Twisted-pair cabling in the late 1980s and early 1990s was often installed to support digital or analog telephone systems. Early twisted-pair cabling (Level 1 or Level 2) often proved marginal or insufficient for supporting the higher frequencies and data rates required for network applications such as Ethernet and Token Ring. Even when the cabling did marginally support higher speeds of data transfer (10Mbps), the connecting hardware and installation methods were often still stuck in the "voice" age, which meant that connectors, wall plates, and patch panels were designed to support voice applications only.

The original Anixter Cables Performance Levels document only described performance standards for cables. A more comprehensive standard had to be developed to outline not only the types of cables that should be used but also the standards for deployment, connectors, patch panels, and more.

A consortium of telecommunications vendors and consultants worked in conjunction with the American National Standards Institute (ANSI), Electronic Industries Alliance (EIA), and the Telecommunications Industry Association (TIA) to create a Standard originally known as the Commercial Building Telecommunications Cabling Standard or ANSI/TIA/EIA-568-1991. This Standard has been revised and updated several times. In 1995, it was published as ANSI/ TIA/EIA-568-A or just TIA/EIA-568-A. In subsequent years, TIA/EIA-568-A was updated with a series of addenda. For example, TIA/EIA-568-A-5, covered requirements for enhanced Category 5 (Category 5e), which had evolved in the marketplace before a full revision of the Standard could be published. A completely updated version of this Standard was released as ANSI/TIA/EIA-568-B in May 2001; it is discussed at length in Chapter 2.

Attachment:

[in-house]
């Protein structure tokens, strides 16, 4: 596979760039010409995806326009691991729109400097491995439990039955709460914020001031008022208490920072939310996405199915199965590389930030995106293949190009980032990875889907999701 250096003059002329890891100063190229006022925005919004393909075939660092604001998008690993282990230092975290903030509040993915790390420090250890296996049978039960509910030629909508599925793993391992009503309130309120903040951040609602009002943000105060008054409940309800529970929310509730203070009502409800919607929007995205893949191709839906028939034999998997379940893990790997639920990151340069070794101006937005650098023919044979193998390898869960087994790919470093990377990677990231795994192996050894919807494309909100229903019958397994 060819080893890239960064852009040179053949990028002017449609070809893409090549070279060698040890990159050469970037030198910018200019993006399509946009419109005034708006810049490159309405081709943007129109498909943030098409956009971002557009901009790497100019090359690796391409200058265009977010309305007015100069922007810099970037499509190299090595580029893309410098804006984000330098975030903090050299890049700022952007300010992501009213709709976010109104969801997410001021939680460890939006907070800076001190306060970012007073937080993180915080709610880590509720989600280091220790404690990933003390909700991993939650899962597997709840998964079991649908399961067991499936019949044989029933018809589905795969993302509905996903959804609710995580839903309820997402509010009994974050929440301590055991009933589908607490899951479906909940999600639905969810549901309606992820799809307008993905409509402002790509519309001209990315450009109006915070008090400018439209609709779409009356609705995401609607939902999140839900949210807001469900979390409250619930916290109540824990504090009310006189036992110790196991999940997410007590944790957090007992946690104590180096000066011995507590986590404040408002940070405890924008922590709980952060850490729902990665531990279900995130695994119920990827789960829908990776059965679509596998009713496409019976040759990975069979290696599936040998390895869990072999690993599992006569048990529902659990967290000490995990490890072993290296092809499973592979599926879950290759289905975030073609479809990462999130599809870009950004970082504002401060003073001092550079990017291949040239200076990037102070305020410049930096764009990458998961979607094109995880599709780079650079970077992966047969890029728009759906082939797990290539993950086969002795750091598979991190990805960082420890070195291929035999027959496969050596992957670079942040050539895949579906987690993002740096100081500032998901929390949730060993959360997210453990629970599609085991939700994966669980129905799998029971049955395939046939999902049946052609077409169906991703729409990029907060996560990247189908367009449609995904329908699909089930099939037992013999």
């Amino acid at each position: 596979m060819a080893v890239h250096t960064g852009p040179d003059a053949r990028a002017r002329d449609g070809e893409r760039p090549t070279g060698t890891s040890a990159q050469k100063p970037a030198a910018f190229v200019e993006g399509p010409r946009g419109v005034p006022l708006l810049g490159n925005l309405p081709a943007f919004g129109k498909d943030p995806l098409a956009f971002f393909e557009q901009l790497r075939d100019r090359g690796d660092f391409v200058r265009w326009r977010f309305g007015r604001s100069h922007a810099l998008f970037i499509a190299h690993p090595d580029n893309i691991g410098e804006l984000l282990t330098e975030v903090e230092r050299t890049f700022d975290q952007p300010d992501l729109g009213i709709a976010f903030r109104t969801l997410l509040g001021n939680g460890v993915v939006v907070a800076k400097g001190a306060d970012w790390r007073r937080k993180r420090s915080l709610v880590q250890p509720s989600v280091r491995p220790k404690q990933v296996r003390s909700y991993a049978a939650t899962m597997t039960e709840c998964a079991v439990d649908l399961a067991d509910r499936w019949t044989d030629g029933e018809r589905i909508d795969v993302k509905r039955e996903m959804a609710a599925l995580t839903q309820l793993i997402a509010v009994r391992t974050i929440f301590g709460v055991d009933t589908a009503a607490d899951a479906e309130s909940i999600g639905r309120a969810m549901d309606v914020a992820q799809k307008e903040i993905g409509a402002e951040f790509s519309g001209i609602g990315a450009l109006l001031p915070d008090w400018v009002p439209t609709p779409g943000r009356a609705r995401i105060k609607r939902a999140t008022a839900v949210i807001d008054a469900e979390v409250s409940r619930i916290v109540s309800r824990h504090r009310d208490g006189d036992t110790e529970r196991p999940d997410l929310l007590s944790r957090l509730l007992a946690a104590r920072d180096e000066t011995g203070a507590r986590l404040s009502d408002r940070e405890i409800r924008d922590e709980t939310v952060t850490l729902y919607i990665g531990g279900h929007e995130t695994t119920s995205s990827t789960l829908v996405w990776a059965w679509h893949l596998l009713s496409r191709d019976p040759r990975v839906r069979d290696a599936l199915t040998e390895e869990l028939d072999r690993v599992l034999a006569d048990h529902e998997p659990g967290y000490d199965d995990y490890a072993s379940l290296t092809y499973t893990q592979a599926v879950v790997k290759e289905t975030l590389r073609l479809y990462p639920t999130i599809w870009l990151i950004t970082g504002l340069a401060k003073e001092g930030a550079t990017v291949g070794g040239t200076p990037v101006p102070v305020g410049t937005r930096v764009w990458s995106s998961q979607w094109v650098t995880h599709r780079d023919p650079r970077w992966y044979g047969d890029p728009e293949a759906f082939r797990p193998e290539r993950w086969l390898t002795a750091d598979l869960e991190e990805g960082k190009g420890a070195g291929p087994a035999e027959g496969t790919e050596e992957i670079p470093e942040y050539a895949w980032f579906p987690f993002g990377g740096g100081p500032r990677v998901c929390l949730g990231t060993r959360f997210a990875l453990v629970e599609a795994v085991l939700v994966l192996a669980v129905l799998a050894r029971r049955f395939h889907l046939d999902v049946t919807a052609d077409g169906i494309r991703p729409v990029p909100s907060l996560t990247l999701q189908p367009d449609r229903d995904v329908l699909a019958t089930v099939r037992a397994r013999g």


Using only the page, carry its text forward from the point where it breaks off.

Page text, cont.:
The structured cabling market is estimated to be worth $4 billion worldwide, due in part to the effective implementation of nationally recognized standards.

Cabling and the Need for Speed